Can I Go Through the Airport Body Scanner if I'm Pregnant?

Protect Yourself and Your Baby at the Airport

As if traveling while pregnant isn't challenging enough. The use of airport full-body scanners makes a lot of expectant women feel uneasy. What exactly happens to your body, and your developing baby, when you pass through one of these screeners? There's really nothing to fear, actually. The TSA stresses that all of its screening methods are safe for pregnant women. And if you ever feel uncomfortable, you can choose a different screening method.

What Does the Body Scanner Do, Exactly?

Pregnant woman pulling a suitcase inside airport

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First, the basics. The full-body scanners that most airports now use to screen passengers employ something called "millimeter wave advanced imaging technology" (AIT). When you step into the scanner, the machine emits electromagnetic waves that it uses to form a 3-D image of the body, allowing the TSA agents to see if passengers are carrying any threatening devices. The images that the agents see are just basic outlines of a human body.

Note that the body-scanning process has changed for the better. As recently as 2013, the TSA used X-ray technology to scan travelers' bodies, and the scanners produced realistic images that made a lot of passengers feel violated.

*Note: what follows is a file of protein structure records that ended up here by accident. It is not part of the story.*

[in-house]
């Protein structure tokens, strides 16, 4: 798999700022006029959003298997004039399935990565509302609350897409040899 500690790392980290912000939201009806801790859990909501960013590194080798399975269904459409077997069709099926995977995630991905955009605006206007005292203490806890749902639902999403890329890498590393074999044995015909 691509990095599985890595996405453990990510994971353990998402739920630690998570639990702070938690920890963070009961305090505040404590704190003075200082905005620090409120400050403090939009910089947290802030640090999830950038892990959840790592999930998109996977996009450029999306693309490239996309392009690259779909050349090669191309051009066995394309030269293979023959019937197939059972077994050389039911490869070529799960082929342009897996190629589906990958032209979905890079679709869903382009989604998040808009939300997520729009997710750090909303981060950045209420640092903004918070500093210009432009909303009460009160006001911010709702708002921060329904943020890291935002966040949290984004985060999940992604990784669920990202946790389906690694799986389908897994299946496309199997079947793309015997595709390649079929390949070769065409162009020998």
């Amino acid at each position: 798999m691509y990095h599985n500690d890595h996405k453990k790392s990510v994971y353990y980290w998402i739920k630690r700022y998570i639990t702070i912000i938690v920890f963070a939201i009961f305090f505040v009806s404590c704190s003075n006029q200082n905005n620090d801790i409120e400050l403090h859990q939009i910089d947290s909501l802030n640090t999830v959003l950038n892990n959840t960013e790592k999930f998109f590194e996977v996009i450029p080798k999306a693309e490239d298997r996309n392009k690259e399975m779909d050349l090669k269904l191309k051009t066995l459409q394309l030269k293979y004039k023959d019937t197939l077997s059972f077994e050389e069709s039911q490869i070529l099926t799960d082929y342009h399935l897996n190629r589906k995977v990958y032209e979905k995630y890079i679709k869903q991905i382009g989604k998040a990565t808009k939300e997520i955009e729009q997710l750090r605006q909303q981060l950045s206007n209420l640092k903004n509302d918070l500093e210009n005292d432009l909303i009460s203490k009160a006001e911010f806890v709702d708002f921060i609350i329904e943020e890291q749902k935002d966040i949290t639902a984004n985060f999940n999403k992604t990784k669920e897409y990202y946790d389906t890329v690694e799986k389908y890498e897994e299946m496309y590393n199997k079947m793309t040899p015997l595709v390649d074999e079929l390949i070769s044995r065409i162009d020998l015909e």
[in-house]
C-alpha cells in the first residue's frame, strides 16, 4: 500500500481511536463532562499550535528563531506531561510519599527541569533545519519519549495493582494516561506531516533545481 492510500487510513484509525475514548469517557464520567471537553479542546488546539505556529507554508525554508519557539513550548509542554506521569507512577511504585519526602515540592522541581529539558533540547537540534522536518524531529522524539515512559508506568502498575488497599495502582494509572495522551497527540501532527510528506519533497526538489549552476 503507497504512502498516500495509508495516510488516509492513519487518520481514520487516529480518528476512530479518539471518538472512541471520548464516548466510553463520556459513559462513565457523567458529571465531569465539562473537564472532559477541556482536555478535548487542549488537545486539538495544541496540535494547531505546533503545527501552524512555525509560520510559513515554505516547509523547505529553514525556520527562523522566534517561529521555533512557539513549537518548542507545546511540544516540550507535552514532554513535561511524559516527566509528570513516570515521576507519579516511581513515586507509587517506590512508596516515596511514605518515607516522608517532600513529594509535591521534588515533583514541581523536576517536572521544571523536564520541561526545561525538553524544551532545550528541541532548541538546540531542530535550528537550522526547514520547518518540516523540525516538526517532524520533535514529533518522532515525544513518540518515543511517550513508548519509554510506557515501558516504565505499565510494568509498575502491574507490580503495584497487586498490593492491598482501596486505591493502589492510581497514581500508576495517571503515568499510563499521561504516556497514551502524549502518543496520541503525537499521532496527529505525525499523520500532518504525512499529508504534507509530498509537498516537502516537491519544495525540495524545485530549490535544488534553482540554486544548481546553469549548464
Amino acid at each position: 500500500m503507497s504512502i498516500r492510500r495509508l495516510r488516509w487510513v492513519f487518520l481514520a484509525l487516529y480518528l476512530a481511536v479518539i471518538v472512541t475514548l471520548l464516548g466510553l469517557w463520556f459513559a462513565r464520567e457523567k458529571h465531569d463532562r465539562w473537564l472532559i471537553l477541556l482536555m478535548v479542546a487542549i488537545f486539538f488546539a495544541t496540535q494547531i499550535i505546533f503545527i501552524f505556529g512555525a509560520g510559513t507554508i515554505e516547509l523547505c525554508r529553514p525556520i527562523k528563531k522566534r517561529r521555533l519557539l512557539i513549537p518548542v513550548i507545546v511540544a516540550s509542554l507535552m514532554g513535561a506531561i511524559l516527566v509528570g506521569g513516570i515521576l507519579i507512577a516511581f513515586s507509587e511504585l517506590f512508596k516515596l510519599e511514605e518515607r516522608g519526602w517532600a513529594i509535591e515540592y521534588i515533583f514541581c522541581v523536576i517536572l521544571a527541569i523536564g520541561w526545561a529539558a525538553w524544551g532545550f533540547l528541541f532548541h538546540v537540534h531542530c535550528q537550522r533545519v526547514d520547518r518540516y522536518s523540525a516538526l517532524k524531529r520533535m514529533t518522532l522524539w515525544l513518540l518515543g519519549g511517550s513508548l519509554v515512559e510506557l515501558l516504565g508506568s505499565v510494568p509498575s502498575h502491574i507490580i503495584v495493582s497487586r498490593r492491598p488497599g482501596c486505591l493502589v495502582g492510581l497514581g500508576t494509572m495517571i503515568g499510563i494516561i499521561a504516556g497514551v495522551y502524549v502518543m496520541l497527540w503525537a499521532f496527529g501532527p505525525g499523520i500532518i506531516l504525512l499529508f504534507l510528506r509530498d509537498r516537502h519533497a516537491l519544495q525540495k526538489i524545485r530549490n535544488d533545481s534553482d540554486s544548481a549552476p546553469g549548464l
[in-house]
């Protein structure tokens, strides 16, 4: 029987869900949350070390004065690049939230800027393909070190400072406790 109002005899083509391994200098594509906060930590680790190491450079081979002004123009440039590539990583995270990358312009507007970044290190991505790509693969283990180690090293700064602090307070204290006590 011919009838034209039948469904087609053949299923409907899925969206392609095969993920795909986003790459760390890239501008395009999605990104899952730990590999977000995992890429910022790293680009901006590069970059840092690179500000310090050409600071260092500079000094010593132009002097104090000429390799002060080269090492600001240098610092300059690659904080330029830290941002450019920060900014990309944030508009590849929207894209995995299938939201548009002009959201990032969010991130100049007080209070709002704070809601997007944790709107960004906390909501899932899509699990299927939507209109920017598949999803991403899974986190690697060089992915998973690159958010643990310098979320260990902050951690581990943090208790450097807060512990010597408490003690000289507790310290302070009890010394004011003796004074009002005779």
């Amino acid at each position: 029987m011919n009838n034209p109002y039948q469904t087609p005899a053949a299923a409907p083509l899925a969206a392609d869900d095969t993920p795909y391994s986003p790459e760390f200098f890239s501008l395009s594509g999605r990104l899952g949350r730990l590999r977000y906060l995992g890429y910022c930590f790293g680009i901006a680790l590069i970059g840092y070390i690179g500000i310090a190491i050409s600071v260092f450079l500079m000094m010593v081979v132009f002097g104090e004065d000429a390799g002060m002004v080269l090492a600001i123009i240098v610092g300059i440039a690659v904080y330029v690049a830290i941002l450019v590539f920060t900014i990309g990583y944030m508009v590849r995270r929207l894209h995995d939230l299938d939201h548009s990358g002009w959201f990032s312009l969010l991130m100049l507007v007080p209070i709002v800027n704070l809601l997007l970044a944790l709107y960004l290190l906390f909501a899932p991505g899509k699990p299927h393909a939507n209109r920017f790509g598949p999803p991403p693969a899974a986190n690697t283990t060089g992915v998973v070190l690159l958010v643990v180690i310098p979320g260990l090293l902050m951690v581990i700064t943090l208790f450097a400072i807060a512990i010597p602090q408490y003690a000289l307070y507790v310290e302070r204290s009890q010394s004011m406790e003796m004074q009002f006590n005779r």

Are Body Scanners Safe?

Yes. Airport body scanners are thoroughly tested for safety before they are deployed, and the USDA monitors and regulates them. One of these machines uses a fraction of the energy used by a cell phone, according to the CDC. And, unlike the previous generation of scanners, modern millimeter wave scanners don't use X-rays or expose travelers to ionizing radiation.

Do I Have to Go Through the Body Scanner?

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Most likely, no. The TSA allows passengers to request a physical screening instead of AIT screening. If you're nervous about going through the body scanner while pregnant, you can just tell a TSA agent that you would prefer to be patted down instead. Then, a female TSA agent will thoroughly check you for weapons or other prohibited items.

Pat-downs are usually done in the general screening area. You do have the right to ask for a pat-down to be done away from the crowd, and you can bring a companion to the private area if that helps you feel more comfortable.

A small number of people are chosen for enhanced screening at check-in, and their boarding passes are printed with indicators that require the TSA to subject them to AIT screening.


It's possible that you won't even encounter a body scanner on your next trip. Some airports still use old-school metal detectors, which pose no health or safety risks. However, if you end up at an airport that has both body scanners and metal detectors, you can't choose the latter over the former. You may decline scanner screening in favor of a pat-down, but you don't get your pick of scanners.